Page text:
Monthly Archives: March 2020
Although I’ve written about all of these before, I thought it would be useful to describe them again in the context of creating a more musical performance.
The development of musical artistry takes a lifetime, but there are some shortcuts. Like these…
The Propellant Dot
For more musical lift in the sound, a greater awareness of pulse and a sense of musical meaning that drives the song forward.
Although I originally created this phrase to apply to dotted quarter notes it also works beautifully with half notes. Not only does it create ‘musical lift’ on the second pulse in both the dotted quarter or the half note, but it also cleans up synchronization issues in any half note at the end of a phrase.
Here are my suggestions to my singers:
– love the pulse on the dot
– more emotion on the dot
– open the vowel, the heart or the mouth cavern – just open something on that second pulse. I’ve taken to calling it the mouth ‘cavern’ because the image is so evocative, and discourages singers from just dropping the jaw.
I found that if I simply said “Give me more on the dot” my singers thought I wanted more volume. There was a tendency to bear down on it, creating unwanted tension – especially amongst my super achievers. Though a slight lift in volume is a by-product, that’s not where I wanted their attention.
Because this creates more rhythmic awareness, I find that the eighth note following the dotted quarter is more likely to be sung in time and less likely to be inappropriately accented. However, I still occasionally have to remind my singers to sing that eighth note with the mouth in a completely neutral relaxed state.
The Propellant Dot has proven very easy to teach to all my singers in all of my groups, and the musical result has been almost instantaneous.
The Whole Back End
I’ve always spent a lot of time on clean vowels, but perhaps even more was spent getting my singers to execute diphthong resolutions together. And even when the diphthong was turned well and together, I found that the result sounded a little contrived. In addition to that, at a time when I wanted my singers to remain emotionally connected to the lyrics, their brains were working overtime remembering exactly which and how many vowels made up the diphthong, or the triphthong.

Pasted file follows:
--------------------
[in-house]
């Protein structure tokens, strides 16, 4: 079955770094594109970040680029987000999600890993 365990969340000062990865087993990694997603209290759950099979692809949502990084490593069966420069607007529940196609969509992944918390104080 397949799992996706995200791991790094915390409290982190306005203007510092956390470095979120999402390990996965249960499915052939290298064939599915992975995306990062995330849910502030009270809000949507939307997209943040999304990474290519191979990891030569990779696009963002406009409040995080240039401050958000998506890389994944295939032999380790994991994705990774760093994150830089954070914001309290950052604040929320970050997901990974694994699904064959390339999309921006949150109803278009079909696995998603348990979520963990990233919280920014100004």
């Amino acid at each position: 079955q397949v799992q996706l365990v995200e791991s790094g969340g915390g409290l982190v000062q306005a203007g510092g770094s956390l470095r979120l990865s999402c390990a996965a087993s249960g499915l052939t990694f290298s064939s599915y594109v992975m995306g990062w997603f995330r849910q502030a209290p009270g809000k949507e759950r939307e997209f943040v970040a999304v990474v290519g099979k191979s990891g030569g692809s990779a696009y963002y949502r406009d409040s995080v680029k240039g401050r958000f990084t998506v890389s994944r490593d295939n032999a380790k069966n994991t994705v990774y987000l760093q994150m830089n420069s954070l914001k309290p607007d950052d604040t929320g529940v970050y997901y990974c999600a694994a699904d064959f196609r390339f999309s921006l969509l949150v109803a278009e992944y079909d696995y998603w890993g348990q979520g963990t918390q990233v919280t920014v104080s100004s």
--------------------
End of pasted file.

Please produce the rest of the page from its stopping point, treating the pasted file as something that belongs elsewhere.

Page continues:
Yes, in a perfect world all of my singers would go home and drill and drill the warm up exercises on this. But life intervenes and not all the singers can get that work done. And for diphthong resolutions there needs to be 100% buy in for the result to be clean.
I came up with a very simple and elegant fix.
Target vowel……………………..Whole Back End of the word, sung briefly, on the cut off or attached to the next word.
For ‘night’ it would look like this. Nah………………………….ight
‘Home’ would be Hoh…………………………..ome
‘Name’ would be Neh………………………..ame
In each case the target vowel is reiterated as it would naturally be spoken as part of the diphthong resolution. To prevent an accented, clipped release I tell them that the back end of the word is their last chance to love that target vowel. It still does take a little drill, but much less than the hours I’ve spent on drilling diphthong resolutions that had no emotional connection to the lyric.
I find this helps my singers’ brains stay freer to think and feel the emotion of the song.
After telling my singers about the drag effect of rosin on a cello bow’s movement over the string I had them mime bowing their own cello, with their right hands, feeling the isometric pull across the string as they bowed in each direction.
Then I introduced them to down bows – the bowing used for strong beats, from left to right – from the frog of the bow to the tip. And to up bows – for upbeats, from right to left – from the tip of the bow to the frog. The essential thing is that they needed to keep ‘feeling’ the contact of the bow on the string at all times.
After they’d sung and bowed a musical phrase a few times, they were very responsive when I used the gesture as part of my directing.
I would suggest having singers experience the physical sensation of ‘air bowing’ for themselves before using this as a directing technique – perhaps in warm up. I often use this in rehearsal.
Cello Bowing is great for legato line, for sustaining vocal integrity, for feeling the strength of a downbeat or the up bow pull towards the next downbeat. It’s also a great gesture for indicating a phrase that I want carried over to the next with no break or breath.
I find that if I ‘air bow’ as if I’m really feeling the drag of the rosined bow across the strings my singers intuitively understand the legato line, and react to it without me having to say anything.